However, an examination of CMAC Report – The Social Responsibility of Corporations (2006)5 addresses many of the issues arising in the course of companies conducting business – whereby various stakeholders in companies concerns are unaddressed or unsupported by current company law. Whilst the report allows for recognition of the conflicts between companies and various stakeholders it also considered the current company law to be sufficient in granting persons such as the directors of Jetair Ltd. the appropriate powers and obligations to take into account their corporate social responsibility.
The report also concluded that any amendment to the Corporations Act 20016 was unsubstantiated. Whilst it is possible to cite 5 Corporations and Markets Advisory Committee (2006) The Social Responsibilities of Corporations 6 The Corporations Act 2001 (Cth) Corporate Social Responsibility as an argument for the retrenchment of the former senior managers and pilots of Jetair Ltd. , The Social Responsibility of Corporations (2006)7 has found that the consideration of stakeholders such as employees may prove to be detrimental to corporate decision-makers primary consideration – the shareholders.
There exists a significant argument against the sublimation of the interests of shareholders to pursue the interests of company employees. Simply put, directors of a company should not place the interests of employees before the interests of shareholders as is illustrated in Parke v Daily News Ltd ; whereby we may assume that the fiduciary duties of the directors lie with the shareholders alone. The redundancy payments previously received by former employees are indeed a necessary compensation as they were incidental to Jetair Ltd. carrying on their business, having been a previously agreed contractual obligation.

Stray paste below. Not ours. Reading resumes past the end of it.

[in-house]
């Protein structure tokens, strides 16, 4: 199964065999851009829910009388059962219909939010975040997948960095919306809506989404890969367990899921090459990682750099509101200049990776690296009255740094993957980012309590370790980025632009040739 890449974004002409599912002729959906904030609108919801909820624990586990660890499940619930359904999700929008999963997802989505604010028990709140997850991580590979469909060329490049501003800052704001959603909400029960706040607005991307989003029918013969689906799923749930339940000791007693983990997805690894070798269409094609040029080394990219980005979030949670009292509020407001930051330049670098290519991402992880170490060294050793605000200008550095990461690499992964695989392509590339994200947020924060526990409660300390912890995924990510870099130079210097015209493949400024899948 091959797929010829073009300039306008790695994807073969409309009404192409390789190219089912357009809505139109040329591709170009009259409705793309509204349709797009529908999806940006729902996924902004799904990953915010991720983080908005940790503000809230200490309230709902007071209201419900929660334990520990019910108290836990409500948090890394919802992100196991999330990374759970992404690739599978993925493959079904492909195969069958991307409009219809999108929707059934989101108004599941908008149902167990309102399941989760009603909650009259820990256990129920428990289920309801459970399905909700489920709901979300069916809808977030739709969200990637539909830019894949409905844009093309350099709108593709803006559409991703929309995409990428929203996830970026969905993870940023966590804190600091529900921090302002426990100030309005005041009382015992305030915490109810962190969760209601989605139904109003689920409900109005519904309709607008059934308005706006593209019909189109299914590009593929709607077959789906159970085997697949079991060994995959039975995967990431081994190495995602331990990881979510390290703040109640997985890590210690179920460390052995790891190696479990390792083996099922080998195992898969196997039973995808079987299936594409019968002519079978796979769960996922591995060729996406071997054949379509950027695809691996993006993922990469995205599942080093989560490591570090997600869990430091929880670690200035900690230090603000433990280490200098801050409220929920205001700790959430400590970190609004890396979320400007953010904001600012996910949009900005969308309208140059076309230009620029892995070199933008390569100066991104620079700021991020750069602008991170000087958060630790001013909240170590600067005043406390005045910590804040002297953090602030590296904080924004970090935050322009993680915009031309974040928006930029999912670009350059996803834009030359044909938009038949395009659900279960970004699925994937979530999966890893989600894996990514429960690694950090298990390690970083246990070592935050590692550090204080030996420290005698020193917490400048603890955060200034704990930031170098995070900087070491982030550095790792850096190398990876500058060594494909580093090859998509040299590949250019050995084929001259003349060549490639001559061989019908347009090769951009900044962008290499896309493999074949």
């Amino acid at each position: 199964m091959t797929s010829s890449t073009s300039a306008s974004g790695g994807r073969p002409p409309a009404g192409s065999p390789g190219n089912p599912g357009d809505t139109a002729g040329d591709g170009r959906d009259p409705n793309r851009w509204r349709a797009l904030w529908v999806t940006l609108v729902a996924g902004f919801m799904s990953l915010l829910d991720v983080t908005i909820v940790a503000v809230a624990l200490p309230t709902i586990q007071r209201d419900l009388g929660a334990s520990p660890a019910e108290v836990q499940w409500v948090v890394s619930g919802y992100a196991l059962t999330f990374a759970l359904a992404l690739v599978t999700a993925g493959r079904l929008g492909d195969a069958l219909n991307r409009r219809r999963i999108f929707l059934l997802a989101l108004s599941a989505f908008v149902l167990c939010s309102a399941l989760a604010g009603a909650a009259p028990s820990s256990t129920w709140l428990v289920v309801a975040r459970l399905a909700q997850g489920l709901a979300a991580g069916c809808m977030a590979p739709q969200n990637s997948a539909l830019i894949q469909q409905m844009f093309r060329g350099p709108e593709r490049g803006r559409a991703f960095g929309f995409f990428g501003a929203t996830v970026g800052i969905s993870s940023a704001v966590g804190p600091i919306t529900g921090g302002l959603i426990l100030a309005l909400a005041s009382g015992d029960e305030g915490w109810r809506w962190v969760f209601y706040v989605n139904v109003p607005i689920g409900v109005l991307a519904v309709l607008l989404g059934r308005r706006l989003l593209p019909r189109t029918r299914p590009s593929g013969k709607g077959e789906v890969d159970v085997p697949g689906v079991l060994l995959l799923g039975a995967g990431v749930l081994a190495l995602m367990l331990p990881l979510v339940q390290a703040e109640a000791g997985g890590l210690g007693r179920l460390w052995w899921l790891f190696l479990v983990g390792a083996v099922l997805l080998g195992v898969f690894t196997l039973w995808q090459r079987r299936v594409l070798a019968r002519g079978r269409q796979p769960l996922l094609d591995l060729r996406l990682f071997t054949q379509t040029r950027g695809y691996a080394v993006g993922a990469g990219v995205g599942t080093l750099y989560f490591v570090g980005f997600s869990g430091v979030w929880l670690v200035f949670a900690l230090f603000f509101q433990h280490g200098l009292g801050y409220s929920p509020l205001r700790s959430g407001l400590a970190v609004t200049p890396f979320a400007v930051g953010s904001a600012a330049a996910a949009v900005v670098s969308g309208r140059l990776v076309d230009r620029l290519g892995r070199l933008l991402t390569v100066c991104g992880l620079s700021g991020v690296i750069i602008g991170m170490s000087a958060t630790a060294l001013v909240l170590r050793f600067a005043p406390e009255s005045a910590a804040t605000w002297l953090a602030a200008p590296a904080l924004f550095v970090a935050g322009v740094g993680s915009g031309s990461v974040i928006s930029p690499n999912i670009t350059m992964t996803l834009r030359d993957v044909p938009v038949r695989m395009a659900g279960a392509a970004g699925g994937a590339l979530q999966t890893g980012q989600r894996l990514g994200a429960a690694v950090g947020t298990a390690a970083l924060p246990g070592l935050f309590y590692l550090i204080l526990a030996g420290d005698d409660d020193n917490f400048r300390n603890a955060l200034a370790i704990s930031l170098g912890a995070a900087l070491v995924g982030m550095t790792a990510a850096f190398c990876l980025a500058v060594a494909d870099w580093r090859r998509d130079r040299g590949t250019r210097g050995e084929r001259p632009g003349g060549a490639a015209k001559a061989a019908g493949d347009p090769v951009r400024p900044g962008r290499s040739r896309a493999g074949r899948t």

Redundancy payments may also be viewed as a facet of Corporate Social Responsibility, as they frequently appease the employee unions and ease the continuance of business. Jetair Ltd. differentiated their corporate structure, through the creation of a subsidiary and a shift in staffing location and remuneration, in order to achieve lowered operational costs – thereby maximizing shareholder’s value. Jetair Ltd. also upon making the represented employees redundant paid all entitlements, and has not breached the Corporations Act 20019 regarding employee entitlements.
From this we may reason that Jetair Ltd. has fulfilled their legal obligation to act in the best interests of the shareholders before their employees; and has also fulfilled their legal obligations regarding employee entitlements whilst also pursuing a measure of Corporate Social Responsibility through the provision of redundancy payments to facilitate their employment transition and ease tension with relevant employee associations. 7 Corporations and Markets Advisory Committee (2006) The Social Responsibilities of Corporations 8 Parke v Daily News Ltd  Ch 927 Corporations Act 2001 (Cth) Jetair Board of Directors Remuneration When addressing the issue of dissention of former employees and their associations with the level of remuneration of the board of directors of Jetair Ltd. , it is necessary to explain the procedures regarding director’s remuneration to ascertain if there has been any illegal action. There are several key discussion points as follow: the company constitution, the corporate governance principles, and lastly current opinion regarding high levels of director’s remuneration.